This short guide will explain what software updates are and why they are important for keeping your computer secure and functional.
Software Updates Are a Necessity, Not an Option
Software updates serve one main purpose – to modify the code of an installed program. The updates fall into two categories:
- Major – These are usually denoted with a main numeral of the program’s versioning system. For example, a newer version of Program X version 1 is Program X version 2. Major updates usually contain updated components – newer features are added, and changes may occur in the general behavior of the program. Usually, with the addition of new features changes are made to the graphical user interface. Major updates are sometimes referred to update packs or service packs. Some developers use the term software upgrade when referring to major updates.
- Minor – These are smaller updates that mostly amend security and performance issues. Depending on the developers they may be issued without a notable identifier.
Depending on the program’s features update prompts may appear on the screen during the program’s start or interaction with the software. Manual updates may involve email messages or other types of notifications and then the user is provided instructions on how to apply the newer version.
Operating System Software Updates
One of the most important types of software updates are the ones that update the operating system itself. The operating system is probably the most important piece of software. It manages all hardware components in both low and high-level operations. As such updating to the latest version guarantees that the system will be secure and all discovered patches are applied. The updates often carry feature improvements, bugs elimination and security fixes.
Most modern operating systems trigger automatic updates by default and users are encouraged not to modify this setting. Some systems only notify of available updates; the user must allow them to be installed.
Desktop computers generally run Microsoft Windows and as such automatic updates are enabled by default. The latest versions of Windows use a program called Microsoft Update that manages the software update mechanisms and delivers the latest versions of Windows, Microsoft products and even device drivers and utility software. Microsoft has devised several different types of updates:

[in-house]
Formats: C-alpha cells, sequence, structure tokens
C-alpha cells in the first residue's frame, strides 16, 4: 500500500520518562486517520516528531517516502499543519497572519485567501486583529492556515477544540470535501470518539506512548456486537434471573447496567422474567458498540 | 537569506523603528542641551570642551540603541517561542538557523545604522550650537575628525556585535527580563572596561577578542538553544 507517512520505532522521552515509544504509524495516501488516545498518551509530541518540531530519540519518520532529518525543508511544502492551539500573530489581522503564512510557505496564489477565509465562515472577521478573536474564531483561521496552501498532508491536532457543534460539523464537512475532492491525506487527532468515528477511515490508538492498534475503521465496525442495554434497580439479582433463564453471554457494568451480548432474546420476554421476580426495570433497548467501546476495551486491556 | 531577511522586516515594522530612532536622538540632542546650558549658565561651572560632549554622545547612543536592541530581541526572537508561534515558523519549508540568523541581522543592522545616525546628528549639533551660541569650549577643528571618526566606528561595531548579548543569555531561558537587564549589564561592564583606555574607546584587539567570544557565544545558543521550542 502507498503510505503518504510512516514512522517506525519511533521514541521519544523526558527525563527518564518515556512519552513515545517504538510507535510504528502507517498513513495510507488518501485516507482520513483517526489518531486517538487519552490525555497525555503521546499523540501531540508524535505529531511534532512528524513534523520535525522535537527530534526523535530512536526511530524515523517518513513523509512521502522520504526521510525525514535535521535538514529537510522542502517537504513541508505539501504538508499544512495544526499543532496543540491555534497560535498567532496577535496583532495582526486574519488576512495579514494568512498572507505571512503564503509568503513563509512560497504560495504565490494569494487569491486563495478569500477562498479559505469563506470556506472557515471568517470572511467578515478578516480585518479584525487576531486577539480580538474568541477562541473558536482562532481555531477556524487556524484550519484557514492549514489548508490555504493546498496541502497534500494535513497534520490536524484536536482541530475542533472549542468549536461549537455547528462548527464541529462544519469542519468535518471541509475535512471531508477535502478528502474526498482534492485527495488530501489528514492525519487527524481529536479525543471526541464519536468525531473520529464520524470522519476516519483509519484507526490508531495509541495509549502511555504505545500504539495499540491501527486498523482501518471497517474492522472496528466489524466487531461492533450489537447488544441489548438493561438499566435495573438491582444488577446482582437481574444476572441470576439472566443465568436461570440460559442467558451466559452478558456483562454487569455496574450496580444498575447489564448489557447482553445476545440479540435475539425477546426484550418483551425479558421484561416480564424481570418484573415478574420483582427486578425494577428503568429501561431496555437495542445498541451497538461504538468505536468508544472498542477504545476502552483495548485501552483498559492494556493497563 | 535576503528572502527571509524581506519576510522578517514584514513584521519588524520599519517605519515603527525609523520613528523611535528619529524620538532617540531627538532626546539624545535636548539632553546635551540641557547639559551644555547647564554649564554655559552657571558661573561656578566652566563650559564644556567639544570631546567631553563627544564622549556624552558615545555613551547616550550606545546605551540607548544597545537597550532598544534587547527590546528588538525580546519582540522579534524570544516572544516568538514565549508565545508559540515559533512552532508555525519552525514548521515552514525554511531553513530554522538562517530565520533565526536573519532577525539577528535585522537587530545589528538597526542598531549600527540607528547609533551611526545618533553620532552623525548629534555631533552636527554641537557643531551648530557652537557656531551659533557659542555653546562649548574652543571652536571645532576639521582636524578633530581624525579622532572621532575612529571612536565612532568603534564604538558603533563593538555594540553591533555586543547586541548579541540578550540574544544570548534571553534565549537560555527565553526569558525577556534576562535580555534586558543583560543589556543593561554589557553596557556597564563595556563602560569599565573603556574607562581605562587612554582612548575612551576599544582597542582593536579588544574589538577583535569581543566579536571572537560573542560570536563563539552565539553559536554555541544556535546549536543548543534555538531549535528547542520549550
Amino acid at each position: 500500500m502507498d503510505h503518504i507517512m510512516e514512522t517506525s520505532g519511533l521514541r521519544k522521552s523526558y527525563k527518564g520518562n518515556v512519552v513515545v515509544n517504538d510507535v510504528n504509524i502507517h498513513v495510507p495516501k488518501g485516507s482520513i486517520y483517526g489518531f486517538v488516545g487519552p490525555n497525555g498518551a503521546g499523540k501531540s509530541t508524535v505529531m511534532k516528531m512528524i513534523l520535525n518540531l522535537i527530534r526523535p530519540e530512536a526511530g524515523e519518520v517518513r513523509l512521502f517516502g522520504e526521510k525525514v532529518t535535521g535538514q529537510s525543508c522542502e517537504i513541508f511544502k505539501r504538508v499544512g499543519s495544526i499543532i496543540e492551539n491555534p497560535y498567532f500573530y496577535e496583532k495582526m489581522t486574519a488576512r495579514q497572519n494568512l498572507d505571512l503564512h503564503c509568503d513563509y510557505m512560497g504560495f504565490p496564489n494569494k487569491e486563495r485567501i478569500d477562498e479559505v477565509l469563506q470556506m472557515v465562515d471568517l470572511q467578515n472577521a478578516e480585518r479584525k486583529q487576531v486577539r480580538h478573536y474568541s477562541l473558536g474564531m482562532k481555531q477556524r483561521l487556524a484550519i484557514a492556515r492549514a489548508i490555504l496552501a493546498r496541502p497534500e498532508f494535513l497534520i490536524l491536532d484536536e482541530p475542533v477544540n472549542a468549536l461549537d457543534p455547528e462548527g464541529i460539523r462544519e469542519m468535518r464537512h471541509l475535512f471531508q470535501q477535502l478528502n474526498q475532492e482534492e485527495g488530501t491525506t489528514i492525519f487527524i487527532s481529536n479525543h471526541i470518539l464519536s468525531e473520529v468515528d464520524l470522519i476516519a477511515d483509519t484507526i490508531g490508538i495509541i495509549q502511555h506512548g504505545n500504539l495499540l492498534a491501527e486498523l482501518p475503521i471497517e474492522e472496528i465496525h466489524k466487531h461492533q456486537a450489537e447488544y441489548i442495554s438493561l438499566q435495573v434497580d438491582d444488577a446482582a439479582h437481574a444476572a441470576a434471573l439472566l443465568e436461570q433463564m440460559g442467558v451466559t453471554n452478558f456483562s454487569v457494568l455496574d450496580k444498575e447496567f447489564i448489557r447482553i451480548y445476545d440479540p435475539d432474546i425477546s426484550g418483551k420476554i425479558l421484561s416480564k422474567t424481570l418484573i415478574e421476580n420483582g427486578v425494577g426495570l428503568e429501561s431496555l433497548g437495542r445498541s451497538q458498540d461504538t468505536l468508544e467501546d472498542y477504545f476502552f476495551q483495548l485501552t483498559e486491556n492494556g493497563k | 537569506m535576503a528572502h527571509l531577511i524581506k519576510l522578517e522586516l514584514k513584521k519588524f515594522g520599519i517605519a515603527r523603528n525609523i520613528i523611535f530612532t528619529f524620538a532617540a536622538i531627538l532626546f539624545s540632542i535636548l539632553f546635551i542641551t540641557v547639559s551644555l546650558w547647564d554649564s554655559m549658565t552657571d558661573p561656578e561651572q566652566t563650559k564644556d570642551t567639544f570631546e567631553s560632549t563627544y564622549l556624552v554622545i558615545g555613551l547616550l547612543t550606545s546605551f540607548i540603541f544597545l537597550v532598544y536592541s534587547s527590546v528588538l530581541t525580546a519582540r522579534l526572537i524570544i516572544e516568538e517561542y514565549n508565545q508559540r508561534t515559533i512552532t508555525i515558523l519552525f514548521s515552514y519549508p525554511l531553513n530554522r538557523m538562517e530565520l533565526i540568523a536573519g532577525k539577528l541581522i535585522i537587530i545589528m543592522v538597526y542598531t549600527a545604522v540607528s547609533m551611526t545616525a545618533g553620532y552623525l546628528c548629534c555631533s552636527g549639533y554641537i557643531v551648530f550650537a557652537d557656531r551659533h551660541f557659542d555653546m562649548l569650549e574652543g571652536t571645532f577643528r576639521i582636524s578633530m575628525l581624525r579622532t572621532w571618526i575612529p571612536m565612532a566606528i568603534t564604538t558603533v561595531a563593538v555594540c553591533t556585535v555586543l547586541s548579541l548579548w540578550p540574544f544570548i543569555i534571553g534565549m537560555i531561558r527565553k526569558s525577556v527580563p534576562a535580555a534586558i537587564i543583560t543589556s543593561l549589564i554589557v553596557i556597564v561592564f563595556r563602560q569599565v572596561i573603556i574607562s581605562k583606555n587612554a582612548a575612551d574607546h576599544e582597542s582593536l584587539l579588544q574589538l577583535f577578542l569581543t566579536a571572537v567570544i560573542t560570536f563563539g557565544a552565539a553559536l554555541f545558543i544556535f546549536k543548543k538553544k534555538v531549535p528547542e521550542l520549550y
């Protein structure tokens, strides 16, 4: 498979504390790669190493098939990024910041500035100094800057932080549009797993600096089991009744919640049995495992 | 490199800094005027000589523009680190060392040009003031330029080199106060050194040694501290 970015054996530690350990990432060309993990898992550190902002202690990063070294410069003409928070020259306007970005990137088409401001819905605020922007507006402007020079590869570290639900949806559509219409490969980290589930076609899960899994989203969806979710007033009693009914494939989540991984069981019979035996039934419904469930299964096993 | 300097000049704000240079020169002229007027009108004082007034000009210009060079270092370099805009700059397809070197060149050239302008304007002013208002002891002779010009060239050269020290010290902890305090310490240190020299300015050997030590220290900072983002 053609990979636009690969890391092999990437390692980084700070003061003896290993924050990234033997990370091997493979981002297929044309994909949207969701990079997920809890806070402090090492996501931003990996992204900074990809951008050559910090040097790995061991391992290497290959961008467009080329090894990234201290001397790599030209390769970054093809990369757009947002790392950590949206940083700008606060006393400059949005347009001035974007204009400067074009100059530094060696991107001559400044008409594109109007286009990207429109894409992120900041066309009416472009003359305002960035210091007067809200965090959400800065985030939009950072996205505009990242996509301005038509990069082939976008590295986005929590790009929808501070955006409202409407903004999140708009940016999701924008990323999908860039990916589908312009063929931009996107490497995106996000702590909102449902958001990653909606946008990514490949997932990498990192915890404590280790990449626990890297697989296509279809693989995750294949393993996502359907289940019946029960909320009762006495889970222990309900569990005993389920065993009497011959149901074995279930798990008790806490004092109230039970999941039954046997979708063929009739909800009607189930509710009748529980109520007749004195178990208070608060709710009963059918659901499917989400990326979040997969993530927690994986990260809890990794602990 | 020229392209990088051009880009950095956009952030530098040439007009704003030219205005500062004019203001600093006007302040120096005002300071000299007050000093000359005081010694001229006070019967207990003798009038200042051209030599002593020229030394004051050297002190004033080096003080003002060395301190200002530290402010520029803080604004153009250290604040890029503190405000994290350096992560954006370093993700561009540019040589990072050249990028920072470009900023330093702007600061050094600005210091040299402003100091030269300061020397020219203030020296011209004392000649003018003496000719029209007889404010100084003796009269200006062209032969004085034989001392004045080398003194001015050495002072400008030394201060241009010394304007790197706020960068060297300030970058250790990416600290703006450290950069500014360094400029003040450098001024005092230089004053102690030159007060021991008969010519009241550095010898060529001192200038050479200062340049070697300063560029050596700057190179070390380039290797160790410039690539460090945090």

- Security Updates – They are patches that amend discovered security vulnerabilities. There are several levels of classification depending on the impact and intrusion type: Critical, Important, Moderate, Low and non-rated. The critical updates are the most severe and users are strongly recommended to apply them immediately.
- Critical Updates – They fix major issues that are found in Microsoft products. Potential bugs may cause software errors, unexpected behaviour or other unwanted results. These are rated High Priority by the company alongside the security updates.
- Software Updates – These are non-critical patches that extend features and fix minor bugs.
- Service Packs – These are large cumulative updates that contain all types of updates for a given period. They also extend the feature sets and improve performance.
Note that all High Priority Updates (Security and Critical ones) are applied automatically without user intervention by default. Other updates are offered to the user. Solutions that system administrations use to resolve some of the issues are centralized software update solutions and managed service provider.
Some other standard terms include the following:
Definition Update: A widely released and frequent software update that contains additions to a product’s definition database. Definition databases are often used to detect objects that have specific attributes, such as malicious code, phishing websites, or junk mail.
Feature Pack: New product functionality that is first distributed outside the context of a product release and that is typically included in the next full product release.
Update Rollup: A tested, cumulative set of hotfixes, security updates, critical updates, and updates that are packaged together for easy deployment. A rollup generally targets a specific area, such as security, or a component of a product, such as Internet Information Services (IIS).